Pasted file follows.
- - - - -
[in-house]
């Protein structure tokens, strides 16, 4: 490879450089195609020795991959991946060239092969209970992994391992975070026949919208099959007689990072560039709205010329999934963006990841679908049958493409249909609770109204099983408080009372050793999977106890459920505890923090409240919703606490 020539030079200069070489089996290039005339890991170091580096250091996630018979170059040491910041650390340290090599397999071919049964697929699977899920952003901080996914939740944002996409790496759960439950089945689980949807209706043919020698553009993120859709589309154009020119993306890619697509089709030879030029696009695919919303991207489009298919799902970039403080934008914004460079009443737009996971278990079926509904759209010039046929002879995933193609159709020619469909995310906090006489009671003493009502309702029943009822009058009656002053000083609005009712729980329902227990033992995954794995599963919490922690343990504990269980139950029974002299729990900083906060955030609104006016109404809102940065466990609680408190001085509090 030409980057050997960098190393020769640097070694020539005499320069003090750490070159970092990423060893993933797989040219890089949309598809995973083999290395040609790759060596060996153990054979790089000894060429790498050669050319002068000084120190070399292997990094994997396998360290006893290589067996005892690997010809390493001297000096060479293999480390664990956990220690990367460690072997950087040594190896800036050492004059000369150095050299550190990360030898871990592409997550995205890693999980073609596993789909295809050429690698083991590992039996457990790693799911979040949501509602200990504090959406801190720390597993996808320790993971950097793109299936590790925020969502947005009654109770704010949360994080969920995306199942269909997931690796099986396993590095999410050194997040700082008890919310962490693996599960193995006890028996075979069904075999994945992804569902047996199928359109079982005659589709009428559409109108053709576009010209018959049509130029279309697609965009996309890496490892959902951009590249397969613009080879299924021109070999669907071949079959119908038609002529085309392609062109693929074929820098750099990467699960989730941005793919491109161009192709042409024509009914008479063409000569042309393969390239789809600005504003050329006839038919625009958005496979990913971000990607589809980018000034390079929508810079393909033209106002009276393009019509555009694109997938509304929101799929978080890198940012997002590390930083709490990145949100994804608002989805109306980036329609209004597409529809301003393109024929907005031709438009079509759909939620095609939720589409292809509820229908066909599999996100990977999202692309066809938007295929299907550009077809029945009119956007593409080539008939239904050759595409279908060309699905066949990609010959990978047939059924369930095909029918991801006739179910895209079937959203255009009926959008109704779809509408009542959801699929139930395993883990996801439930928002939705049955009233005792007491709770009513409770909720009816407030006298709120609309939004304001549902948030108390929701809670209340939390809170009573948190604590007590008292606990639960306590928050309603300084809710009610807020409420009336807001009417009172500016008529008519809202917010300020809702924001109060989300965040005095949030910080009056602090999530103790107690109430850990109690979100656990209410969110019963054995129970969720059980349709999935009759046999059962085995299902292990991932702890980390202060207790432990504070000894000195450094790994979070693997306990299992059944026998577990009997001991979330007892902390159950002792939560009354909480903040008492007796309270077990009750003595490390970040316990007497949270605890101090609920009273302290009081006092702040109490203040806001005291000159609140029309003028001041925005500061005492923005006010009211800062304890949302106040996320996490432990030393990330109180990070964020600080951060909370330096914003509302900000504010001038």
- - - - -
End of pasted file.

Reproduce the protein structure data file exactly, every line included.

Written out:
[in-house]
């Protein structure tokens, strides 16, 4: 490879450089195609020795991959991946060239092969209970992994391992975070026949919208099959007689990072560039709205010329999934963006990841679908049958493409249909609770109204099983408080009372050793999977106890459920505890923090409240919703606490 020539030079200069070489089996290039005339890991170091580096250091996630018979170059040491910041650390340290090599397999071919049964697929699977899920952003901080996914939740944002996409790496759960439950089945689980949807209706043919020698553009993120859709589309154009020119993306890619697509089709030879030029696009695919919303991207489009298919799902970039403080934008914004460079009443737009996971278990079926509904759209010039046929002879995933193609159709020619469909995310906090006489009671003493009502309702029943009822009058009656002053000083609005009712729980329902227990033992995954794995599963919490922690343990504990269980139950029974002299729990900083906060955030609104006016109404809102940065466990609680408190001085509090 030409980057050997960098190393020769640097070694020539005499320069003090750490070159970092990423060893993933797989040219890089949309598809995973083999290395040609790759060596060996153990054979790089000894060429790498050669050319002068000084120190070399292997990094994997396998360290006893290589067996005892690997010809390493001297000096060479293999480390664990956990220690990367460690072997950087040594190896800036050492004059000369150095050299550190990360030898871990592409997550995205890693999980073609596993789909295809050429690698083991590992039996457990790693799911979040949501509602200990504090959406801190720390597993996808320790993971950097793109299936590790925020969502947005009654109770704010949360994080969920995306199942269909997931690796099986396993590095999410050194997040700082008890919310962490693996599960193995006890028996075979069904075999994945992804569902047996199928359109079982005659589709009428559409109108053709576009010209018959049509130029279309697609965009996309890496490892959902951009590249397969613009080879299924021109070999669907071949079959119908038609002529085309392609062109693929074929820098750099990467699960989730941005793919491109161009192709042409024509009914008479063409000569042309393969390239789809600005504003050329006839038919625009958005496979990913971000990607589809980018000034390079929508810079393909033209106002009276393009019509555009694109997938509304929101799929978080890198940012997002590390930083709490990145949100994804608002989805109306980036329609209004597409529809301003393109024929907005031709438009079509759909939620095609939720589409292809509820229908066909599999996100990977999202692309066809938007295929299907550009077809029945009119956007593409080539008939239904050759595409279908060309699905066949990609010959990978047939059924369930095909029918991801006739179910895209079937959203255009009926959008109704779809509408009542959801699929139930395993883990996801439930928002939705049955009233005792007491709770009513409770909720009816407030006298709120609309939004304001549902948030108390929701809670209340939390809170009573948190604590007590008292606990639960306590928050309603300084809710009610807020409420009336807001009417009172500016008529008519809202917010300020809702924001109060989300965040005095949030910080009056602090999530103790107690109430850990109690979100656990209410969110019963054995129970969720059980349709999935009759046999059962085995299902292990991932702890980390202060207790432990504070000894000195450094790994979070693997306990299992059944026998577990009997001991979330007892902390159950002792939560009354909480903040008492007796309270077990009750003595490390970040316990007497949270605890101090609920009273302290009081006092702040109490203040806001005291000159609140029309003028001041925005500061005492923005006010009211800062304890949302106040996320996490432990030393990330109180990070964020600080951060909370330096914003509302900000504010001038």